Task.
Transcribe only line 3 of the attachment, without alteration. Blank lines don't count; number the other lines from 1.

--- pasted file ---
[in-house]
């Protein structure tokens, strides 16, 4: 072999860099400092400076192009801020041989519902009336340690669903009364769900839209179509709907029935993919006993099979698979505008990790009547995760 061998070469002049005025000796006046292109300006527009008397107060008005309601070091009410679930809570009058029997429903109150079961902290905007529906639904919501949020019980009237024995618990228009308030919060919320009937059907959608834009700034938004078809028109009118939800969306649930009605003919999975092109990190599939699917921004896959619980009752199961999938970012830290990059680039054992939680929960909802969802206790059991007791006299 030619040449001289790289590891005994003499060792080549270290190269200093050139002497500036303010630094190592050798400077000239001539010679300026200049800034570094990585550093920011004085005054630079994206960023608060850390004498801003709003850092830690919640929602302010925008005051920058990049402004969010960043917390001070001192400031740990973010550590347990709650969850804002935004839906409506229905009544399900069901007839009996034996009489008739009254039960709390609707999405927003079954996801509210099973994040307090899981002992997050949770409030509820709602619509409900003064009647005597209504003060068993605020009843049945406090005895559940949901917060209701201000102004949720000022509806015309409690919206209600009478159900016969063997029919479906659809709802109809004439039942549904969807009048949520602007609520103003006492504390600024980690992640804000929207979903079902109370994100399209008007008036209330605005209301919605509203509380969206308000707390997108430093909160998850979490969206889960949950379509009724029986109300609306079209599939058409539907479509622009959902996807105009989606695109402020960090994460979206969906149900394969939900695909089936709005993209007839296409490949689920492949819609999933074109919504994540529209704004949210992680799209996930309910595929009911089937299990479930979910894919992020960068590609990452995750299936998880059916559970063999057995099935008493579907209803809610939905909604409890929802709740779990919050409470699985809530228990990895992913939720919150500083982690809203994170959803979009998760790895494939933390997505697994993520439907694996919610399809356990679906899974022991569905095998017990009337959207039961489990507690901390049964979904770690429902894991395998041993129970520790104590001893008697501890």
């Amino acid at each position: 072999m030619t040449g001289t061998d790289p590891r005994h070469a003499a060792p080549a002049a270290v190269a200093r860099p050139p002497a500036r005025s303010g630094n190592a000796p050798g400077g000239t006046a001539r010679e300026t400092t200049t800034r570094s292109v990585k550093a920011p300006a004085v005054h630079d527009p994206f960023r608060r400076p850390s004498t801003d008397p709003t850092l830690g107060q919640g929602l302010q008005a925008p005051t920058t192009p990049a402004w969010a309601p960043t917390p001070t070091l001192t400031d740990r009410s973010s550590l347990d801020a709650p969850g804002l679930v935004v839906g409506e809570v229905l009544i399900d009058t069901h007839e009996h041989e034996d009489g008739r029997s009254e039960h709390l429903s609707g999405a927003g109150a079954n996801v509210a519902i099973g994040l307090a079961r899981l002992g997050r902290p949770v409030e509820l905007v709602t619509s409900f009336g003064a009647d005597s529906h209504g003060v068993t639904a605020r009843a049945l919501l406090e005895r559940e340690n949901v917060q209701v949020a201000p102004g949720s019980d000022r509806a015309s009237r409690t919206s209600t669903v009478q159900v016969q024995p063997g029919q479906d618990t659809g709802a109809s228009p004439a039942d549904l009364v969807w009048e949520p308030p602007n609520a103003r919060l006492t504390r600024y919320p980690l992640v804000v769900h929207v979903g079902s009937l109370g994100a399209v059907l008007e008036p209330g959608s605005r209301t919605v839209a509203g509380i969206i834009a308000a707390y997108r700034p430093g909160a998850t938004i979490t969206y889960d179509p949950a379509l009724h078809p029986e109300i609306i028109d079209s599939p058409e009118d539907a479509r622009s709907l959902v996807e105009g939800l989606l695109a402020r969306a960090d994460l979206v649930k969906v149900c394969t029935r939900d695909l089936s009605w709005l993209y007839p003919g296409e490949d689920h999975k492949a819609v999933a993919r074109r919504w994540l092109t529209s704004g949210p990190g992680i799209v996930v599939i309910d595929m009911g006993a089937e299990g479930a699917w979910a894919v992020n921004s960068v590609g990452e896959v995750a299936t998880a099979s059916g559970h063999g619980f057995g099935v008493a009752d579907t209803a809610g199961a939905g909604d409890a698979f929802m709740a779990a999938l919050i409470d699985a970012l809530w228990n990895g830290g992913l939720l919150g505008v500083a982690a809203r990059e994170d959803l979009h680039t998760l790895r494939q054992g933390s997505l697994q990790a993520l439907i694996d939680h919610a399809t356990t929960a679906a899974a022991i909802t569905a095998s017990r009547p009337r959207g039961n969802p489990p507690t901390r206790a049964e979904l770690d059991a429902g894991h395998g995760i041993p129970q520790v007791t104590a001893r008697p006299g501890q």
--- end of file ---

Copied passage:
């Amino acid at each position: 072999m030619t040449g001289t061998d790289p590891r005994h070469a003499a060792p080549a002049a270290v190269a200093r860099p050139p002497a500036r005025s303010g630094n190592a000796p050798g400077g000239t006046a001539r010679e300026t400092t200049t800034r570094s292109v990585k550093a920011p300006a004085v005054h630079d527009p994206f960023r608060r400076p850390s004498t801003d008397p709003t850092l830690g107060q919640g929602l302010q008005a925008p005051t920058t192009p990049a402004w969010a309601p960043t917390p001070t070091l001192t400031d740990r009410s973010s550590l347990d801020a709650p969850g804002l679930v935004v839906g409506e809570v229905l009544i399900d009058t069901h007839e009996h041989e034996d009489g008739r029997s009254e039960h709390l429903s609707g999405a927003g109150a079954n996801v509210a519902i099973g994040l307090a079961r899981l002992g997050r902290p949770v409030e509820l905007v709602t619509s409900f009336g003064a009647d005597s529906h209504g003060v068993t639904a605020r009843a049945l919501l406090e005895r559940e340690n949901v917060q209701v949020a201000p102004g949720s019980d000022r509806a015309s009237r409690t919206s209600t669903v009478q159900v016969q024995p063997g029919q479906d618990t659809g709802a109809s228009p004439a039942d549904l009364v969807w009048e949520p308030p602007n609520a103003r919060l006492t504390r600024y919320p980690l992640v804000v769900h929207v979903g079902s009937l109370g994100a399209v059907l008007e008036p209330g959608s605005r209301t919605v839209a509203g509380i969206i834009a308000a707390y997108r700034p430093g909160a998850t938004i979490t969206y889960d179509p949950a379509l009724h078809p029986e109300i609306i028109d079209s599939p058409e009118d539907a479509r622009s709907l959902v996807e105009g939800l989606l695109a402020r969306a960090d994460l979206v649930k969906v149900c394969t029935r939900d695909l089936s009605w709005l993209y007839p003919g296409e490949d689920h999975k492949a819609v999933a993919r074109r919504w994540l092109t529209s704004g949210p990190g992680i799209v996930v599939i309910d595929m009911g006993a089937e299990g479930a699917w979910a894919v992020n921004s960068v590609g990452e896959v995750a299936t998880a099979s059916g559970h063999g619980f057995g099935v008493a009752d579907t209803a809610g199961a939905g909604d409890a698979f929802m709740a779990a999938l919050i409470d699985a970012l809530w228990n990895g830290g992913l939720l919150g505008v500083a982690a809203r990059e994170d959803l979009h680039t998760l790895r494939q054992g933390s997505l697994q990790a993520l439907i694996d939680h919610a399809t356990t929960a679906a899974a022991i909802t569905a095998s017990r009547p009337r959207g039961n969802p489990p507690t901390r206790a049964e979904l770690d059991a429902g894991h395998g995760i041993p129970q520790v007791t104590a001893r008697p006299g501890q």